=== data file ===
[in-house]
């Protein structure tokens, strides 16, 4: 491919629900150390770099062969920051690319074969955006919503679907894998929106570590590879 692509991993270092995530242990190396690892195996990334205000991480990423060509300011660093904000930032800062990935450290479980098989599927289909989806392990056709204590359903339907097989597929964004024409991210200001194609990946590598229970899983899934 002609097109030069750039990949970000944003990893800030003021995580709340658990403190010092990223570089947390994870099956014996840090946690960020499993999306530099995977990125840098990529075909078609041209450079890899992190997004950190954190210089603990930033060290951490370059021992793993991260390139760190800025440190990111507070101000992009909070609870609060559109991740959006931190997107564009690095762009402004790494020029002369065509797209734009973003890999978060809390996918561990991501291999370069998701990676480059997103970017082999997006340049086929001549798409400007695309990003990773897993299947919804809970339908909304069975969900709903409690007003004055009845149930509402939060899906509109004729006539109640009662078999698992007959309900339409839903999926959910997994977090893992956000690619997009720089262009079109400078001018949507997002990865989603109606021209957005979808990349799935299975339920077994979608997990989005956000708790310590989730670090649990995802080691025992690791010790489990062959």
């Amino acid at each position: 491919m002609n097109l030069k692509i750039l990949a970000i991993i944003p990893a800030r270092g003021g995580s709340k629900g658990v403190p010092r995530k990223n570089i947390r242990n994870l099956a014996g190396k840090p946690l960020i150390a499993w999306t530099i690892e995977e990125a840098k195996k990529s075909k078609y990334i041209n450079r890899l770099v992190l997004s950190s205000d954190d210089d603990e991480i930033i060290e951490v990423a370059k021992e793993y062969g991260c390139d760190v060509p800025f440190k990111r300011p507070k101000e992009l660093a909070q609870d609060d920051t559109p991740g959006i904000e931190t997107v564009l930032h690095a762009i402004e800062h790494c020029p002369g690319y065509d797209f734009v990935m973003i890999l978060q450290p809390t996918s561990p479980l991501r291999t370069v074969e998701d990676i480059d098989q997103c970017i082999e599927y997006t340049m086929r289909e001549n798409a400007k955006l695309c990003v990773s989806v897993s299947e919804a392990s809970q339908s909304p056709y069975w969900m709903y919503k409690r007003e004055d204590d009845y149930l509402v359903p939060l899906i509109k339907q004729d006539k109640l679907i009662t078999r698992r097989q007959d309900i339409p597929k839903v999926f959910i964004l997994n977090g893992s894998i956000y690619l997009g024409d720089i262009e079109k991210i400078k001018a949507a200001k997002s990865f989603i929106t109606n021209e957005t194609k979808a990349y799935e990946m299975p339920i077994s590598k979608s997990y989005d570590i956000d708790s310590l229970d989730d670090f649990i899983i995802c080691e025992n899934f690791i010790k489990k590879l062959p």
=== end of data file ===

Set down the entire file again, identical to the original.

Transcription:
[in-house]
């Protein structure tokens, strides 16, 4: 491919629900150390770099062969920051690319074969955006919503679907894998929106570590590879 692509991993270092995530242990190396690892195996990334205000991480990423060509300011660093904000930032800062990935450290479980098989599927289909989806392990056709204590359903339907097989597929964004024409991210200001194609990946590598229970899983899934 002609097109030069750039990949970000944003990893800030003021995580709340658990403190010092990223570089947390994870099956014996840090946690960020499993999306530099995977990125840098990529075909078609041209450079890899992190997004950190954190210089603990930033060290951490370059021992793993991260390139760190800025440190990111507070101000992009909070609870609060559109991740959006931190997107564009690095762009402004790494020029002369065509797209734009973003890999978060809390996918561990991501291999370069998701990676480059997103970017082999997006340049086929001549798409400007695309990003990773897993299947919804809970339908909304069975969900709903409690007003004055009845149930509402939060899906509109004729006539109640009662078999698992007959309900339409839903999926959910997994977090893992956000690619997009720089262009079109400078001018949507997002990865989603109606021209957005979808990349799935299975339920077994979608997990989005956000708790310590989730670090649990995802080691025992690791010790489990062959």
């Amino acid at each position: 491919m002609n097109l030069k692509i750039l990949a970000i991993i944003p990893a800030r270092g003021g995580s709340k629900g658990v403190p010092r995530k990223n570089i947390r242990n994870l099956a014996g190396k840090p946690l960020i150390a499993w999306t530099i690892e995977e990125a840098k195996k990529s075909k078609y990334i041209n450079r890899l770099v992190l997004s950190s205000d954190d210089d603990e991480i930033i060290e951490v990423a370059k021992e793993y062969g991260c390139d760190v060509p800025f440190k990111r300011p507070k101000e992009l660093a909070q609870d609060d920051t559109p991740g959006i904000e931190t997107v564009l930032h690095a762009i402004e800062h790494c020029p002369g690319y065509d797209f734009v990935m973003i890999l978060q450290p809390t996918s561990p479980l991501r291999t370069v074969e998701d990676i480059d098989q997103c970017i082999e599927y997006t340049m086929r289909e001549n798409a400007k955006l695309c990003v990773s989806v897993s299947e919804a392990s809970q339908s909304p056709y069975w969900m709903y919503k409690r007003e004055d204590d009845y149930l509402v359903p939060l899906i509109k339907q004729d006539k109640l679907i009662t078999r698992r097989q007959d309900i339409p597929k839903v999926f959910i964004l997994n977090g893992s894998i956000y690619l997009g024409d720089i262009e079109k991210i400078k001018a949507a200001k997002s990865f989603i929106t109606n021209e957005t194609k979808a990349y799935e990946m299975p339920i077994s590598k979608s997990y989005d570590i956000d708790s310590l229970d989730d670090f649990i899983i995802c080691e025992n899934f690791i010790k489990k590879l062959p």